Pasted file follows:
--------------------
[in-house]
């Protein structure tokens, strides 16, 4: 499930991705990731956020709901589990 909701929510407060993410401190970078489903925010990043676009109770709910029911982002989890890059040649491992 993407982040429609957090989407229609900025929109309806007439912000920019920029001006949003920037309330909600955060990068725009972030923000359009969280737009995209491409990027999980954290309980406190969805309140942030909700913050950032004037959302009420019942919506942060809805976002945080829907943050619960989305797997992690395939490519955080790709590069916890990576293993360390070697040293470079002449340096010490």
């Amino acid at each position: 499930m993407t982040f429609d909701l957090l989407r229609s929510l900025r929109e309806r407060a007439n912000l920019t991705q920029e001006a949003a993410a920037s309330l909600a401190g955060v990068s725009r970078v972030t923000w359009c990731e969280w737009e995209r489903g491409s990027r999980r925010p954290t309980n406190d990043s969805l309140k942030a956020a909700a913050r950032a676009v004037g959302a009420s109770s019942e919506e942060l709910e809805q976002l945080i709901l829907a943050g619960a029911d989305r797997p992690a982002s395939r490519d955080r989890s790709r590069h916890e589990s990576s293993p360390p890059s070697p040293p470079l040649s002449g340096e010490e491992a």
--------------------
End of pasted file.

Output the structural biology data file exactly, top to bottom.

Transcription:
[in-house]
């Protein structure tokens, strides 16, 4: 499930991705990731956020709901589990 909701929510407060993410401190970078489903925010990043676009109770709910029911982002989890890059040649491992 993407982040429609957090989407229609900025929109309806007439912000920019920029001006949003920037309330909600955060990068725009972030923000359009969280737009995209491409990027999980954290309980406190969805309140942030909700913050950032004037959302009420019942919506942060809805976002945080829907943050619960989305797997992690395939490519955080790709590069916890990576293993360390070697040293470079002449340096010490």
């Amino acid at each position: 499930m993407t982040f429609d909701l957090l989407r229609s929510l900025r929109e309806r407060a007439n912000l920019t991705q920029e001006a949003a993410a920037s309330l909600a401190g955060v990068s725009r970078v972030t923000w359009c990731e969280w737009e995209r489903g491409s990027r999980r925010p954290t309980n406190d990043s969805l309140k942030a956020a909700a913050r950032a676009v004037g959302a009420s109770s019942e919506e942060l709910e809805q976002l945080i709901l829907a943050g619960a029911d989305r797997p992690a982002s395939r490519d955080r989890s790709r590069h916890e589990s990576s293993p360390p890059s070697p040293p470079l040649s002449g340096e010490e491992a």